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Brief Timeline Of The Economic History Of Modern Britain 1870 1914 And Defined Terms Notes
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Brief Timeline: Economic history of modern Britain, 1870 -1914 GB fought WWI and WWII to stop Germany dominating Europe but eco ties were weakened. 1913 - International trade and payments = 30% of national income. 1914 - European trade is most important through the period especially coal exports - majority of trade is with other continents. GB interest in Europe mostly political - AIM to stop France/Germany dominating. 1914-50 - world economy faces period of destabilization. LONG TERM IMPACT OF WWI The war had demonstrated the much higher productivity rates of many US industries - the attempt to introduce American mass production techniques based on 'Simplification, Standardisation and Specialisation.' To GB industry 1950-70 was problematic.
• Caused industrial relations to deteriorate as unions tried to protect craft skills and their control of the shopfloor.
• Management couldn't come to terms with the new level of demand. GB productivity was about half that of USA since the mid-19th century, 2 facts suggest the war was an important catalyst for the 'Americanisation' of GB. WWI changed GB trading although it wasn't obvious till 1930s though the war did disrupt trade significantly. In the longer-term trade diverted European industrial capacity to military needs so those used to purchasing European manufactured goods went elsewhere. Alternatives came from non-European exporters and import-substituting domestic production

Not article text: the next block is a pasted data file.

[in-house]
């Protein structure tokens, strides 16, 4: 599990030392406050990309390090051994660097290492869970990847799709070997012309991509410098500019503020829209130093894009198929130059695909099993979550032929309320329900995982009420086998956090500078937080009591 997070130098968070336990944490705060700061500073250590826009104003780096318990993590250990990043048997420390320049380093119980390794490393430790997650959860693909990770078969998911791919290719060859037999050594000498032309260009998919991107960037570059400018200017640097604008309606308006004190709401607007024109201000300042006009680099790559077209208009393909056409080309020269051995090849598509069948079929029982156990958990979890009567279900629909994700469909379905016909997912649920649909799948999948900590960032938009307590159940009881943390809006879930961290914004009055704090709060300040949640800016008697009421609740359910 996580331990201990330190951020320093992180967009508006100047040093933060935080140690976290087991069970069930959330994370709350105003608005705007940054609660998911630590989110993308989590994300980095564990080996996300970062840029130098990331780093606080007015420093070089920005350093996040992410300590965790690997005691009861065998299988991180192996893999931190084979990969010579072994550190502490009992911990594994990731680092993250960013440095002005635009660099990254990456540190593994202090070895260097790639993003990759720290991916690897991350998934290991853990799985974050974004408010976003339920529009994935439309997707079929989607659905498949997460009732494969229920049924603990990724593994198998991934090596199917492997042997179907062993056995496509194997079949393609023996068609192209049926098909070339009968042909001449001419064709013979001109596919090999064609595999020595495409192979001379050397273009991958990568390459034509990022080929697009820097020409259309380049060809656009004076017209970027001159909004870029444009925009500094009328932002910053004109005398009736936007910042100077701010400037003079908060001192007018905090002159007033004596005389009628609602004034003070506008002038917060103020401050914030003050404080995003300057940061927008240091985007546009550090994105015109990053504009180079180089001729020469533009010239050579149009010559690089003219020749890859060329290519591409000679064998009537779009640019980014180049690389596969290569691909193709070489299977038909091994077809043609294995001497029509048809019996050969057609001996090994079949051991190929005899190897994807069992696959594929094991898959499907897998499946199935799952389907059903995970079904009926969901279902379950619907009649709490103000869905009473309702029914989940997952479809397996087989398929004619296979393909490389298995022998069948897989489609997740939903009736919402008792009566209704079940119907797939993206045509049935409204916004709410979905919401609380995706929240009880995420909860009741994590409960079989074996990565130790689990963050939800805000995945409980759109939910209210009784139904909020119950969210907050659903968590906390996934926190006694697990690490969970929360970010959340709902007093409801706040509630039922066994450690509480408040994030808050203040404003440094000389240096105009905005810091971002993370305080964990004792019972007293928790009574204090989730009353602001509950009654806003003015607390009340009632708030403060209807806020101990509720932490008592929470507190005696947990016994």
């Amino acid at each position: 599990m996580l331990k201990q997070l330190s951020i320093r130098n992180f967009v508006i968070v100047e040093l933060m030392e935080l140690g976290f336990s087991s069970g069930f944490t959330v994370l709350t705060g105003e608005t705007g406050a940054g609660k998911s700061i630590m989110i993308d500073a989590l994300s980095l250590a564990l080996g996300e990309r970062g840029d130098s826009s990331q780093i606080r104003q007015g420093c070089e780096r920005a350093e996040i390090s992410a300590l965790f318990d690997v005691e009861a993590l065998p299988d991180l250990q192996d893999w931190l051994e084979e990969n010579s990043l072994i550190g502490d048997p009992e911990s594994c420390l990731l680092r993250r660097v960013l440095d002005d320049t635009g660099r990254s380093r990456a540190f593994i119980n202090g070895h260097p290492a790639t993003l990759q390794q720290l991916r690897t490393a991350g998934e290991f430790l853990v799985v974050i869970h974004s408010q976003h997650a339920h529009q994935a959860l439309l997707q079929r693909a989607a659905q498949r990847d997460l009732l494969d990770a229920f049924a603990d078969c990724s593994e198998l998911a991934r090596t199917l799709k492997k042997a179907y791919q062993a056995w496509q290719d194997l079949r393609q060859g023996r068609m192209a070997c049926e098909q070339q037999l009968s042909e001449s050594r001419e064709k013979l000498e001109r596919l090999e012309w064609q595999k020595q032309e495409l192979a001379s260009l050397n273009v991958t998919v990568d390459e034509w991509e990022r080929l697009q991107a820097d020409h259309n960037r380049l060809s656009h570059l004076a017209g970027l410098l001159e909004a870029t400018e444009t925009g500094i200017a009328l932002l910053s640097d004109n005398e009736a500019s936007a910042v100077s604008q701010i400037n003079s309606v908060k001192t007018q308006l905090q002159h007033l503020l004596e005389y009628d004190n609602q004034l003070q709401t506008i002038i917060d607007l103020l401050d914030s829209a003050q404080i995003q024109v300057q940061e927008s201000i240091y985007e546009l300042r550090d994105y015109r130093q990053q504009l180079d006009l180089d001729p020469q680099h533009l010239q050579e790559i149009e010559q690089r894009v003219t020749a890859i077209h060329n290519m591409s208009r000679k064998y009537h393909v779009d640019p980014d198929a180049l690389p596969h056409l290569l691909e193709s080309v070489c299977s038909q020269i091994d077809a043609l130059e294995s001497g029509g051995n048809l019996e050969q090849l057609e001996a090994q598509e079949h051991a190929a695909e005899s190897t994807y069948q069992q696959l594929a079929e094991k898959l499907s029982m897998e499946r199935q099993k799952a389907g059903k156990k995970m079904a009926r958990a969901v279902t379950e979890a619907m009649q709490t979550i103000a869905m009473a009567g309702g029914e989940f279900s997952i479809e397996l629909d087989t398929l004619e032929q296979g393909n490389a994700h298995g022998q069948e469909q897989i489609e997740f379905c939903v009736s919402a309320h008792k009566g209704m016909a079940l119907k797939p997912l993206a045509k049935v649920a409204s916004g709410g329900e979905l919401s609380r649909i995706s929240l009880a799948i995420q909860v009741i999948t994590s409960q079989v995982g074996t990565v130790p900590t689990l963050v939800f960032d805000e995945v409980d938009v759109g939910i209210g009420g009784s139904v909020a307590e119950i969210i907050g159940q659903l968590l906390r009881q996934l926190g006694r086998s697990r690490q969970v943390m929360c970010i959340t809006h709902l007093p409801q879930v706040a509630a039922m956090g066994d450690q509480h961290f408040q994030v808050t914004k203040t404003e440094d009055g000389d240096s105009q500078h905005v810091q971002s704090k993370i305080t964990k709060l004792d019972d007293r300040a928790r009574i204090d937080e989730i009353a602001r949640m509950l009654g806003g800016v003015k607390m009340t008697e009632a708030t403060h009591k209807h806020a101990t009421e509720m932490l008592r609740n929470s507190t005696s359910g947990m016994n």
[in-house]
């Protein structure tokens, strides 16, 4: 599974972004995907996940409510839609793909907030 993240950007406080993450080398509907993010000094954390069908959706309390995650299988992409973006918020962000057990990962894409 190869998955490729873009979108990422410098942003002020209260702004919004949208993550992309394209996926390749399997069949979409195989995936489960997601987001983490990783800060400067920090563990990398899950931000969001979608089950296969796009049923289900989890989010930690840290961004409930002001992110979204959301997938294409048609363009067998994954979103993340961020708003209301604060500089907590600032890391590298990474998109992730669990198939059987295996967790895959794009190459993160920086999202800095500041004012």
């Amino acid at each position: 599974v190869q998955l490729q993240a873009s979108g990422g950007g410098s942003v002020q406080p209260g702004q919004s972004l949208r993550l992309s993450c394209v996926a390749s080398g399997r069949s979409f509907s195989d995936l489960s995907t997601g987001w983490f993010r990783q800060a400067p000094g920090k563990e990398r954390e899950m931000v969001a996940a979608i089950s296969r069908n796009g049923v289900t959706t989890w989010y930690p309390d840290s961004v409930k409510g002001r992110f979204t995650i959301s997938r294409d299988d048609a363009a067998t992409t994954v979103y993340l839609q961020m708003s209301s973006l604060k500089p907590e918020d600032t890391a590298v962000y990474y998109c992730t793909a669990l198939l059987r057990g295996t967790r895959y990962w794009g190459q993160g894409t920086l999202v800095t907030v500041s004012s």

- US and Japanese firms permanently increased their exports. 1913-29 USA world exports 13 → 21%, japan 2.3→4%, GB 30 →23%. During WWI GB acquired and sold US assets to purchase war materials and other goods to aid the war effort. Large amounts were also borrowed from NY- GB traditionally continued providing financial aid to its continental allies - mainly Russia and France. War caused a destruction of international moentary equilibrium under the GS that had previously supported globalisation. When WWI started investors sold asssets and demanded foreign exchange or gold to move their funds from war zones. Gov responded by abandoning gold convertibility. Cost of war meant the monetary system had to be manipulated;
• Taxes were increased but were insufficient
• Gov borrowing provided insufficient funds for the war's requirements at interest rates that the state was prepared to pay. They increased the money supply of bank money by issuing gogernment currency and more ususally by selling short-term debt to the central bank and the banking system. Led to inflation inconsistent with the GS, prices rose much faster in GB. If the gold value of the £
was to be restored after the war, GB firms would find their prices above those of US goods - domestically and abroad. Exports would fall and imports increase - maintaining the ER would threaten gold reserves.